What does Entangled Lifeforms sound like?
A fusion of modular synths, brooding ambient sounds and some dark techno.
The review of Entangled Lifeforms – Gravity Wellness Retreat
Often music that’s created to inspire collective healing or state of mind ends up being acoustic-driven but the same principles can apply to club and electronica music too. The hypnotic thumpa-thumpa of the beat or bassline can inspire a hedonistic or meditative state too and that’s where Entangled Lifeforms comes in. Entangled Lifeforms is a collaboration between Lesley Kaye and Stewart Shepherd. They mix modular synths with dark, minimalist techno beats and a plethora of found sounds and textures. It’s like new age music went clubbing on an alien planet and it’s incredibly hypnotic. You just need to know going in that everything is built around repetition.
‘Gravity Wellness Retreat’ is their latest album and the four tracks range from seven to ten minutes in length to get you into a trance. They do it in different ways but repetition and a slow twist of frequencies on the synths and sounds form the spine for each track. Opener ‘Psi Deeply’ has radio frequencies and vocal chatter floating around the dark, bass-driven synths and deeps. The linear notes give you a breathing rate to try to sync with the music, although that was a bit lost on me personally. Instead, I found myself drawn into the repetitive grind of the bleepy rhythms and melodies of ‘Gravity Wellies’. The idea is that you are walking around an ancient forest but to me, this was a trance-inducing banger. The same synth phrase bounces around slightly detuned with its retro computer bitrate edge whilst more fluid synth tuns gurgle underneath. The beat gets progressively chaotic and as the song switches in and out different octaves, it is like you are soaring in and above a sonic undergrowth.
‘Planet Haggis’ uses theta soundwaves to get you into an initially calm state but as the ten-minute track develops, a plethora of found sounds seep in. The song becomes gradually more metallic, with aggressive snare drum rumbles and bustling city traffic noise. A computerised voice time stretched out warps the sonic soundscape into something otherworldly too. It feels, like most of this album, like it is designed for a digital campfire dance. The closing track ‘Quantum Polkadot’ was the song that drew me to investigate the album. Using modular synths that bleep and whirr thick sine waves, the track climbs up an exponential ladder of notes and octaves like it is rising up an endless staircase. As the song raises up the keys, the actual melody starts to sound slightly detuned. The background found sounds also emulate where we are on the note scales too. When it starts off low, we have plant and human noises and as it rises up we leave the ground and start to hear bird songs and sky atmospherics before reaching ambient aural noises. As a piece of sonic art, I love the concept of this.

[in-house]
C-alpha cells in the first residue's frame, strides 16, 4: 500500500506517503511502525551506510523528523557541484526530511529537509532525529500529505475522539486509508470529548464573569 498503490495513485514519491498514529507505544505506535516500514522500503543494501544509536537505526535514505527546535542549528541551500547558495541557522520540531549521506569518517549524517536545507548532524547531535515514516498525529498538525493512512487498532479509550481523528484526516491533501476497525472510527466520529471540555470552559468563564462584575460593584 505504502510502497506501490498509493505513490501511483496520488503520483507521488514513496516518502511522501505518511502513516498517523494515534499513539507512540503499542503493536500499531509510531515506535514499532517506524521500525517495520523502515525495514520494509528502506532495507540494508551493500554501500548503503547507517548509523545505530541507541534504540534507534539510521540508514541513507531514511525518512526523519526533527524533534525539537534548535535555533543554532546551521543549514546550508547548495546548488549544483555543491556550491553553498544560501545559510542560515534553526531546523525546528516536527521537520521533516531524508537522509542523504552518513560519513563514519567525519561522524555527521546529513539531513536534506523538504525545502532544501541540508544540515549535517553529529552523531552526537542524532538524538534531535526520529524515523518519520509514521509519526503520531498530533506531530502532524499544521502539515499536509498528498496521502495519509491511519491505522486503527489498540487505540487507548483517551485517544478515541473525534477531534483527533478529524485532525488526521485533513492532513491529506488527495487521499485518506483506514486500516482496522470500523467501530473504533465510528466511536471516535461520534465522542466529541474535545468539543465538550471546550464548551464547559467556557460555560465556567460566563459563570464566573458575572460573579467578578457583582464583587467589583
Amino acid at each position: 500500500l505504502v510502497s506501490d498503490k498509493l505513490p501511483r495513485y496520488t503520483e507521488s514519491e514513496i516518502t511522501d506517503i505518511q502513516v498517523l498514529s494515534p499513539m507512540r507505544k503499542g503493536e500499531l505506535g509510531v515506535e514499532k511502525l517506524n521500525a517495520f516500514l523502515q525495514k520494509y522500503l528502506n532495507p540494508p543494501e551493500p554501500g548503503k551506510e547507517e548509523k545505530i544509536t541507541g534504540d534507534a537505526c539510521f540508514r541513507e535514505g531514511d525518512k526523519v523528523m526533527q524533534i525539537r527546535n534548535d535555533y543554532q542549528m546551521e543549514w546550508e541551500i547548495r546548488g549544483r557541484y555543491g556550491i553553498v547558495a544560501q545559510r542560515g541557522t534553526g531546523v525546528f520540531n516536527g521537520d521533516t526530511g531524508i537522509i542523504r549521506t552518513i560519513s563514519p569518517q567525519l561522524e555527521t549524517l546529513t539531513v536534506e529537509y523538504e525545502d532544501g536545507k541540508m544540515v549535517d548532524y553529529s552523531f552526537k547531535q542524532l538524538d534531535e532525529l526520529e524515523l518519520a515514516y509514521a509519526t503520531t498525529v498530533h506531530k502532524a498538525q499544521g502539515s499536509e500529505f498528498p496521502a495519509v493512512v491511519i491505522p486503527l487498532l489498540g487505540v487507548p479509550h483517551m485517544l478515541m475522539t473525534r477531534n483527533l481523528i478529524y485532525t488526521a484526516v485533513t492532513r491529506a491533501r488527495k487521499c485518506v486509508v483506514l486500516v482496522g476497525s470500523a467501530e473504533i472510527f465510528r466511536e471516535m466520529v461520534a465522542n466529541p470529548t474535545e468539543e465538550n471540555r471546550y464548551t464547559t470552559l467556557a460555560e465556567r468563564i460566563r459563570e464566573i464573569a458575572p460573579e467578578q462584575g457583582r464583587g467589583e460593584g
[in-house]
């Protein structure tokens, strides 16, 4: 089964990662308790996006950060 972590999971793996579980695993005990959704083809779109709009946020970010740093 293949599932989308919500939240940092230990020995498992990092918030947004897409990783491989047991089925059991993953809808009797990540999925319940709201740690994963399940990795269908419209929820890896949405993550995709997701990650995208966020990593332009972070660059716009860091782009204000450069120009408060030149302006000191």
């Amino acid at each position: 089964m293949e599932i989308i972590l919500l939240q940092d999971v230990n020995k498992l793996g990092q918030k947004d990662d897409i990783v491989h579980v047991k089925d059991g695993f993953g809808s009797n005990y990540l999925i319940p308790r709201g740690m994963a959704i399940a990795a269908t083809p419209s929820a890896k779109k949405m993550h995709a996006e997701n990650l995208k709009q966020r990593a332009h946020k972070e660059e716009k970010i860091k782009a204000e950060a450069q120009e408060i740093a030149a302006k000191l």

Whilst nothing else quite clicked with me on the album quite like ‘Quantum Polkadot’, that didn’t mean the album wasn’t a success. Through repetition of beats and synths, I found myself getting into a groove and zoning out – especially with headphones. It is designed to send you on a trip and I can imagine it doing that well in a live ceremonial setting. Not for everyone, but fans of experimental techno and acid would get the most out of it. Very hypnotic if it catches your brain’s attention span though. For everyone else, you’ll wonder why the same musical phrase has been going on for the last ten minutes.
Recommended track: Quantum Polkadot
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